Florida Bankruptcy Records: Like all legal cases in every state, bankruptcy records are maintained, filed, and stored. All Florida bankruptcy records are considered public records and a person can obtain these records by contacting and ordering them through the right office where they are stored.
While a case is active, the clerk of the court maintains all of the files at their office and a person can review a case, but not remove any original documents.
The clerk’s office will charge $.50 per page up to five pages.
If a person is requesting more than five pages, then the clerk’s office will have to place an order with a contract copy service.
For all questions regarding court records, the initial requests should begin with the court clerk’s office and if the answer is not at that level, they will point anyone toward the right answer.
Records can be accessed through the internet from a national archives website.
According to the national archives southeast region’s archive in Atlanta, Georgia.
Florida bankruptcy records dating back as far as 25 years can be accessed online, by mail, or by fax.
To order bankruptcy case information, a searcher will need to acquire case information from the Federal court.
This request should include the city in which the court is located, the case number given, the case file name, an applicable transfer number, location number, and agency box number.
While this information may sound cryptic, the clerk of the bankruptcy court can provide all of these numbers and associated information.
In order for the archives office to send any information to anyone, they will need contact information for the searcher including the name, address, city, state, zip code, and a contact telephone number for any questions.
Information In a Bankruptcy Records Search
For bankruptcy cases, a searcher will order a pre-selected documents package costing $25.00 for an uncertified copy or $40.00 for a certified copy.
Once received, this package will contain the discharge of the debtor, order of dismissal, or final decree on the case.
This shows the court’s decision related to the bankruptcy case. Next, the searcher will be given a copy of the voluntary petition originally filled out and signed by the debtor.
Finally, the package contains a full summary of debts and property along with attached schedules D, E, and F.
What Florida Bankruptcy Records Are Not Available?
If a Florida bankruptcy case is older than 25 years, the records may or may not be available.
The national archives branch has numerous records older than 25 years, but due to the lack of storage space, finding the right files takes more research.
Research can be initiated in person with a researcher’s card, by telephone, or by electronic mail.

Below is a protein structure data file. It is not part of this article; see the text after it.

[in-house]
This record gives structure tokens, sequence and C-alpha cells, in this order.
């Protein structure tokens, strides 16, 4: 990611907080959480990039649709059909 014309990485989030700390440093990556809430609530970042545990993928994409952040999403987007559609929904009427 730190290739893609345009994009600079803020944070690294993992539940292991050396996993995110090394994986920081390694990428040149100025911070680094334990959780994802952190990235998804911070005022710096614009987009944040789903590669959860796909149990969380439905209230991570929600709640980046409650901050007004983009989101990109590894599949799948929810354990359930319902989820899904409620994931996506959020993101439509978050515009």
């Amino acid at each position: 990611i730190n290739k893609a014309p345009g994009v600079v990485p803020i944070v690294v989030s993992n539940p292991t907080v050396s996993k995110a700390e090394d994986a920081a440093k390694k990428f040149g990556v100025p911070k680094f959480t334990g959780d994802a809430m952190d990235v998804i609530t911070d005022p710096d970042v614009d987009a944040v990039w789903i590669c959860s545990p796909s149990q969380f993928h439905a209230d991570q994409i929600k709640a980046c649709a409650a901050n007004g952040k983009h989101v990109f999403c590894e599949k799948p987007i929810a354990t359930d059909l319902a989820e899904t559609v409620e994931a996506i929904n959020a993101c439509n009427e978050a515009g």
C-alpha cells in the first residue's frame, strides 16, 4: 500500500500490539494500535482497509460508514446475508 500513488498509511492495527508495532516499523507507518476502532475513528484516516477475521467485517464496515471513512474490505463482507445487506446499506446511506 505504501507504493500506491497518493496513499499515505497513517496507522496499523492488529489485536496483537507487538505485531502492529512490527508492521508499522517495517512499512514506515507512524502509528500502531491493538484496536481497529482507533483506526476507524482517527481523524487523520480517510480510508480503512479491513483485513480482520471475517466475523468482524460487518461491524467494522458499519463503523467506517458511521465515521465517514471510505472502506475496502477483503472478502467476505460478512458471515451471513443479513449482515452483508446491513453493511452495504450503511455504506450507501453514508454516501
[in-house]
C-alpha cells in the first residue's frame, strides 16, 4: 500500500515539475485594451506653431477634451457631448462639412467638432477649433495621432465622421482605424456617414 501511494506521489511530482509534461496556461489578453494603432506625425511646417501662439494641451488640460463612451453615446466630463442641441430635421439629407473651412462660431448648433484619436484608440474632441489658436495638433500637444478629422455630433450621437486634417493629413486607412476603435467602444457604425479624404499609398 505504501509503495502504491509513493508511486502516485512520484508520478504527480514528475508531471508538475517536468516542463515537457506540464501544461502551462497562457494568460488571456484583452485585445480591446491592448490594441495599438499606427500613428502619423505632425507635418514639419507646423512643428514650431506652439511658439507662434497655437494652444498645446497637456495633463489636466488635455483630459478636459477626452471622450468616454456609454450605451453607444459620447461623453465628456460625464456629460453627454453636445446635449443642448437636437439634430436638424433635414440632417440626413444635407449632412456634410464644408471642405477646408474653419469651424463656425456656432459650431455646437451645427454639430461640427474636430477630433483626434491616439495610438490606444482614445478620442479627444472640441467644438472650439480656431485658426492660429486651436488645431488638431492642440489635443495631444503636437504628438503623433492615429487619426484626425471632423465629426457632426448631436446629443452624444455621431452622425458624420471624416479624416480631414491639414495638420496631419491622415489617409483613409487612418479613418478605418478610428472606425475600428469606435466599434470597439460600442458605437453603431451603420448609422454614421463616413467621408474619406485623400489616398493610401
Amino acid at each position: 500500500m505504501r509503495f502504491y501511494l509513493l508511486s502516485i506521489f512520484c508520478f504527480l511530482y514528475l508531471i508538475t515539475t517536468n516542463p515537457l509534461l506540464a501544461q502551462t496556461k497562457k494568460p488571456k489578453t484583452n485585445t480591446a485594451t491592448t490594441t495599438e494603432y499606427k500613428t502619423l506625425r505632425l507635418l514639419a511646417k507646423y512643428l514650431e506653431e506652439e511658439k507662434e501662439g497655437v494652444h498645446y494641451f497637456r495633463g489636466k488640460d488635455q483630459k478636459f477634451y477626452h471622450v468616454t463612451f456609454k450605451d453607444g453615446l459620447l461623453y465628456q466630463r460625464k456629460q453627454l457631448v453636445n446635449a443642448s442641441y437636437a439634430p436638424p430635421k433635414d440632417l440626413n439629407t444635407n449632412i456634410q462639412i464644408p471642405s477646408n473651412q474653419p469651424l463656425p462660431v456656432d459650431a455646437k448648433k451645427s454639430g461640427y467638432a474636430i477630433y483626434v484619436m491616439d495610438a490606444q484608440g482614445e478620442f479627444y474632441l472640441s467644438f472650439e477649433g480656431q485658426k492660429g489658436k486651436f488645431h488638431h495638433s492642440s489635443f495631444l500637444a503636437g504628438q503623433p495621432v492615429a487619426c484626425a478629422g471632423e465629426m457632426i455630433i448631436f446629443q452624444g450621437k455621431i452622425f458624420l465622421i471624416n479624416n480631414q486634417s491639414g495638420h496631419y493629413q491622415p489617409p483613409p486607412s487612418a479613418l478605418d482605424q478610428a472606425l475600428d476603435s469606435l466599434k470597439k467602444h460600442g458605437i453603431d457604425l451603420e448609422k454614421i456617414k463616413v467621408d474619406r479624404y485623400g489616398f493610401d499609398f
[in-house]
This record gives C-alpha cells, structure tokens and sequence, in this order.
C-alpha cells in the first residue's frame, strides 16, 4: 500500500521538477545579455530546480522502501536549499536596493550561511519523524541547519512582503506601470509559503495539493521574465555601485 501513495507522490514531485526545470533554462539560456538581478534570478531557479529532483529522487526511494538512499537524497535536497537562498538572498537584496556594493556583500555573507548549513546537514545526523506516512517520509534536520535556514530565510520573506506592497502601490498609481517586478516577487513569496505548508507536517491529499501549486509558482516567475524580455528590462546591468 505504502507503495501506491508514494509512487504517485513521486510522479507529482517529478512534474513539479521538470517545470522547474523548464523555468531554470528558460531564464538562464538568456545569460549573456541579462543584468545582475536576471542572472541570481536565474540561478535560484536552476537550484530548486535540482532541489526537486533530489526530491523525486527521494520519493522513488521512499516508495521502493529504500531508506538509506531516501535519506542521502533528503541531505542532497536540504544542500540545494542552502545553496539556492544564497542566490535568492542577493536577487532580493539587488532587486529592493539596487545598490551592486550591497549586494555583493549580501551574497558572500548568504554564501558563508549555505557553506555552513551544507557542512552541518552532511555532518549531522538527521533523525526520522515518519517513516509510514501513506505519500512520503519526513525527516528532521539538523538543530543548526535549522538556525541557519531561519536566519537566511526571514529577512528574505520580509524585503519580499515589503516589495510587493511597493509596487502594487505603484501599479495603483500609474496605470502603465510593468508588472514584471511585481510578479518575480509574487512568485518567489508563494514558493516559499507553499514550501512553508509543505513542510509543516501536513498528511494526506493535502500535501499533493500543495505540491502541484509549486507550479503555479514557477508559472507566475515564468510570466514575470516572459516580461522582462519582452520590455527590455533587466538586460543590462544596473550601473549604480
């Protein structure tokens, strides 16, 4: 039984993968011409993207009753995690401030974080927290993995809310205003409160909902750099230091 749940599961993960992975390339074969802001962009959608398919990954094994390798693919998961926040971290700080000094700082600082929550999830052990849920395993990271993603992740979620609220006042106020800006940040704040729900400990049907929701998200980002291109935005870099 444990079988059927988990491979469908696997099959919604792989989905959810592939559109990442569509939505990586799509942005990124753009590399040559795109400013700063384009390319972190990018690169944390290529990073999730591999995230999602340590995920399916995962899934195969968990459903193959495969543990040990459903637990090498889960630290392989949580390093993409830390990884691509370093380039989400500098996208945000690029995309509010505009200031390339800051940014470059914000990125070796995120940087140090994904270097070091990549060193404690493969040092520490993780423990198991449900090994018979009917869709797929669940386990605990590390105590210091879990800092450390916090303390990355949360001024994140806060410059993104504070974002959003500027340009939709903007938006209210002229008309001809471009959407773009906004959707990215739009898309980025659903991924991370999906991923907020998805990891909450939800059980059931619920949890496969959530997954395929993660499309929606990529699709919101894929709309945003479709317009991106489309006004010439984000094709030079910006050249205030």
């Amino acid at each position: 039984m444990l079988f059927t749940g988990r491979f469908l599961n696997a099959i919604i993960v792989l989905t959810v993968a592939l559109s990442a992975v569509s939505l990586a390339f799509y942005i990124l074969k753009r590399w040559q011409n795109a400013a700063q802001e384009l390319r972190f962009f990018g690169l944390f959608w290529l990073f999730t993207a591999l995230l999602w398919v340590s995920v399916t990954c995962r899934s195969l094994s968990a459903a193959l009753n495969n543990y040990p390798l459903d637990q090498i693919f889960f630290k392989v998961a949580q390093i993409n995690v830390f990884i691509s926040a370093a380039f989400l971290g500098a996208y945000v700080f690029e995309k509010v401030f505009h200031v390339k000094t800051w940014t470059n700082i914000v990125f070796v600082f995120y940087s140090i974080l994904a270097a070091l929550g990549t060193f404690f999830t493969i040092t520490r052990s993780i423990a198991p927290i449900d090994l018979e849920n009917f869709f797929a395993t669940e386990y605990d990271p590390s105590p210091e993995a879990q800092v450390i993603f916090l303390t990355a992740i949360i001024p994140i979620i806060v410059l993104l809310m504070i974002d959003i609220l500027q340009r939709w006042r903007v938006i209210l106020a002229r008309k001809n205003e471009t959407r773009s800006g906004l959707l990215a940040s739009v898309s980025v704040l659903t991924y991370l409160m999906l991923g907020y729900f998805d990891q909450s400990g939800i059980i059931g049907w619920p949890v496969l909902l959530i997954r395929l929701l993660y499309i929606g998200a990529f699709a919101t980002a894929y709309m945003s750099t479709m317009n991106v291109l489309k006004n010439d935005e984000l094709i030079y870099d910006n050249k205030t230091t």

Anyone searching for these archived records needs to have as much information as possible about the case and people involved in order for the search to be successful.
Florida Bankruptcy and Credit Reports
Outside the realm of historical research, most people want to know how a bankruptcy will stay on their credit report.
A credit report is one of the many reports produced by credit reporting agencies to lenders in order to make lending decisions.
Typically, a chapter 7 bankruptcy filing stays on a credit report for 10 years and a chapter 13 stays on a credit report for approximately seven years.
Chapter 13 shows that an individual is working to pay off certain debts and the seven years mentioned above is just a guideline.
According to the Fair Credit Reporting Act, a credit reporting agency can report a chapter 13 bankruptcy for up to ten years.
Most people try to avoid bankruptcy until the last possible minute because they believe it will automatically destroy their credit rating.
While the credit report is a historical bankruptcy record, it is actually in the debtor’s best interest to show the bankruptcy on their credit report.
A person is more credit worthy after a bankruptcy than before since old debts no longer have a claim on future income.
Accuracy and a bankruptcy records search
No matter the reason for seeking Florida bankruptcy records, accurate information is needed.
If you, as a searcher for a record, is the one who went through the bankruptcy, then making sure all information is reported correctly to a credit report and all historical records are accurate can affect the future as far as credit is concerned.
If you are searching for a historical record on someone else for any reason, the best place to start is the court that originally ruled on the bankruptcy case.
Keep in mind that a successful search for any Florida bankruptcy record needs to be as detailed as possible.
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